by Ari Armstrong
The following article originally appeared at Boulder Weekly on April 27, 2006.
TV is so 20th century. For the first time in my life, my residence contains no television. It's not that I'm anti-technology -- quite the opposite. Nor do I think TV poisons our minds, hopelessly biases the news, turns our brains to mush, or offers no good programming. Television is a tool. Like any tool, it can be used wisely or abused.
On broadcast, PBS provides some good commentary and documentaries. The main broadcast stations also provide some quality news and entertainment. For example, my wife and I have enjoyed Veronica Mars. And of course cable offers all sorts of quality programming for news, education, and fiction. SciFi's new Battlestar Galactica is another favorite.
But that's just it. We didn't have cable. We didn't have a fancy recording system to track and store shows for future viewing. We watched Mars and Battlestar on the computer's DVD drive. The local broadcast news stations also offer web pages with written and video content. I can watch many television shows commercial-free and on my own schedule, if I wait for Netflix to ship the DVD to my mail box.
Of course, Battlestar and several other shows are also available almost immediately through iTunes for $1.99 per show. To date, the only video we've purchased is Thriller, and the resolution is adequate but noticeably lower than that of standard DVDs. (Michael helpfully informs us that "this film in no way endorses a belief in the occult." You can imagine my relief.)
Internet speeds have increased dramatically. When I was in high school, I bought a 300-baud modem for my Commodore 128. As in, 128 kilobytes of random access memory, twice the capacity of the puny 64! By way of comparison, our Mac has two gigabytes of RAM. Back then, I strung telephone cable from my bedroom to the kitchen phone. You could call into local computer centers, but such centers weren't connected, and if you wanted to call a server out of state you had to pay long-distance rates.
A few years ago I got a "28.8" modem, which means 28,800 bits per second. Soon that was derisively called "dial-up." Last year we got DSL (a "digital subscriber line"), which Qwest claims is "up to 26 times faster than 56Kbps dial-up." (For what it's worth, Comcast claims to offer service that's "up to 100x faster than 56K dial-up.")
However, as fast as the Internet has become, another jump is needed to make possible widespread use of on-demand downloads of TV show and movies -- along with the sort of virtual-reality connections envisioned by Neal Stephenson in Snow Crash.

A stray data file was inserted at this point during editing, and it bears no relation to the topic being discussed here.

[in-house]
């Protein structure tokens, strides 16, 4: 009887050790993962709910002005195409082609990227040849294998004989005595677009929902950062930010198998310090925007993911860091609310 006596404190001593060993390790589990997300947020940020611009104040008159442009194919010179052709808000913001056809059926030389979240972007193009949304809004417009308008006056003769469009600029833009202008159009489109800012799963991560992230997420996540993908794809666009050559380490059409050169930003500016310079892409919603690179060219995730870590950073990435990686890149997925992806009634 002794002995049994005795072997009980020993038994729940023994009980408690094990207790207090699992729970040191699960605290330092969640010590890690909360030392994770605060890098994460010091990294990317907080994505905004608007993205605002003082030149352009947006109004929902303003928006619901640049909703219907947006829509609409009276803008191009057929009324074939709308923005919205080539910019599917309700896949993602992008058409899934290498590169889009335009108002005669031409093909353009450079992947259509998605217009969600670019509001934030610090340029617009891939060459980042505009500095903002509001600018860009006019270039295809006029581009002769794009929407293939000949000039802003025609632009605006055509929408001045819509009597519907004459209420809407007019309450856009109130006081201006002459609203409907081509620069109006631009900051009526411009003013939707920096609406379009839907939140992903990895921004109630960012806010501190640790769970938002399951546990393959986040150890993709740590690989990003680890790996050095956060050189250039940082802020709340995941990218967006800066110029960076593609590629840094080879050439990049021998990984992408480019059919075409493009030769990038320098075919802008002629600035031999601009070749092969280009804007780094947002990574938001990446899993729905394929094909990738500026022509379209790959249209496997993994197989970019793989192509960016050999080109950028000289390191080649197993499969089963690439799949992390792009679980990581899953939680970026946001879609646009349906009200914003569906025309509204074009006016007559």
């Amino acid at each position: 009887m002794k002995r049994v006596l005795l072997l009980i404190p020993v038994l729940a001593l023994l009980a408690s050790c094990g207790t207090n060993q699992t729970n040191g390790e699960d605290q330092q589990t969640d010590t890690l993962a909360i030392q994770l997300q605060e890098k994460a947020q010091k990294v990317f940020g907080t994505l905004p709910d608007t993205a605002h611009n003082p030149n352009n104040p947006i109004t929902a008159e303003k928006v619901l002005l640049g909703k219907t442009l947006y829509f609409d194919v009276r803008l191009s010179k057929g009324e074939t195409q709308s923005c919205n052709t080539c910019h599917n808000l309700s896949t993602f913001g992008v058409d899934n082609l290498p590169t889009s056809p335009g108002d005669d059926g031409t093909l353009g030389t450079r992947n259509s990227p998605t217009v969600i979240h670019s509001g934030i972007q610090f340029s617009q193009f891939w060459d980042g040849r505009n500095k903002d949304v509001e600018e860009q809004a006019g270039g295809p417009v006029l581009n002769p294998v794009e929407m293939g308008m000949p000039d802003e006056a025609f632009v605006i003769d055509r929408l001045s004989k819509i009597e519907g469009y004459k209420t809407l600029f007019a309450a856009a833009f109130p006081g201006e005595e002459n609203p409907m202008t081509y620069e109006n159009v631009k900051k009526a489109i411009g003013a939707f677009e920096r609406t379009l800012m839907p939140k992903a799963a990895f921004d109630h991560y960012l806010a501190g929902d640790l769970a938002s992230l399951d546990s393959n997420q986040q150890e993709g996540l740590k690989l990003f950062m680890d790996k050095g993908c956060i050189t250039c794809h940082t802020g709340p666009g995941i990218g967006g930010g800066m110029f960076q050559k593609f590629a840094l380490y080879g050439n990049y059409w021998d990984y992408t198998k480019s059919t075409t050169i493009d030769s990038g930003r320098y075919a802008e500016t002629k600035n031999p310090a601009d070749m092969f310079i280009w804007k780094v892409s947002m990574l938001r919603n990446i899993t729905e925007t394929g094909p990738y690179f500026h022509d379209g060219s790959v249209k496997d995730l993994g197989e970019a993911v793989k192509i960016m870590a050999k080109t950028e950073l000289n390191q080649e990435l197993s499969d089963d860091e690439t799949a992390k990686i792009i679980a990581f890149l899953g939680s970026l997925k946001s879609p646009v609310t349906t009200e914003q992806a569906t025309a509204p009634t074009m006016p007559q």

One technology that has lasted is electromagnetic media. I remember that, when I first used a computer in grade school, we stored software code on regular cassette tapes. You had to push "record" and everything. But as ridiculously simplistic as that technology now seems, local StorageTek still uses the same basic technology to make advanced tape storage drives. The advantage of tape is its large surface area. For example, while our hard drive holds more than 200 gigs of data, StorageTek offers one tape drive that holds 500 gigs, and the company also sells "tape libraries."
Of course, electromagnetic hard drives have become the most common data storage device, now appearing in music players and even video cameras, as well as in computers. Floppies came and went. The compact disc and related DVD, the main alternative to hard drives and tapes, store data when a laser literally "burns" pits into a thin metal plate. Thus, as Wikipedia suggests, the CD is the technological heir of the vinyl recording.
However, increased use of the Internet to transfer data may eventually make CD technology obsolete, or at least resigned to backing up data. So the hard drive remains the primary storage device -- so far. What all the stable storage technologies have in common is that they use two-dimensional surfaces. Data on tape is accessible only as the tape is rewound. Perhaps the next data revolution will allow fast, tight data packing within some three-dimensional medium.
So computer power is about data manipulation, and data must be transferred and stored. When Internet transfers and storage devices advance, the world's going to change dramatically, again.
My grandmother tells me about the family's very first television set, just a few decades ago. For most families it replaced the radio as the central connection to the outside world. Many early home computers in the '80s were appendages to television; they used the TV screen to display information. Then computers moved out and got their own screens. Now, television is growing old and moving in with the computer.
And it is just amazing that I am using the same machine plugged into the wall with a slender cord to write and submit a column, listen to a song I downloaded for small fee, and instantly access libraries of information. What a tribute to the human mind.
By the way, I got rid of the TV to make room for more paper-and-glue books, made possible by 15th-century technology. What might people with the freedom to use their minds achieve in the next 500 years?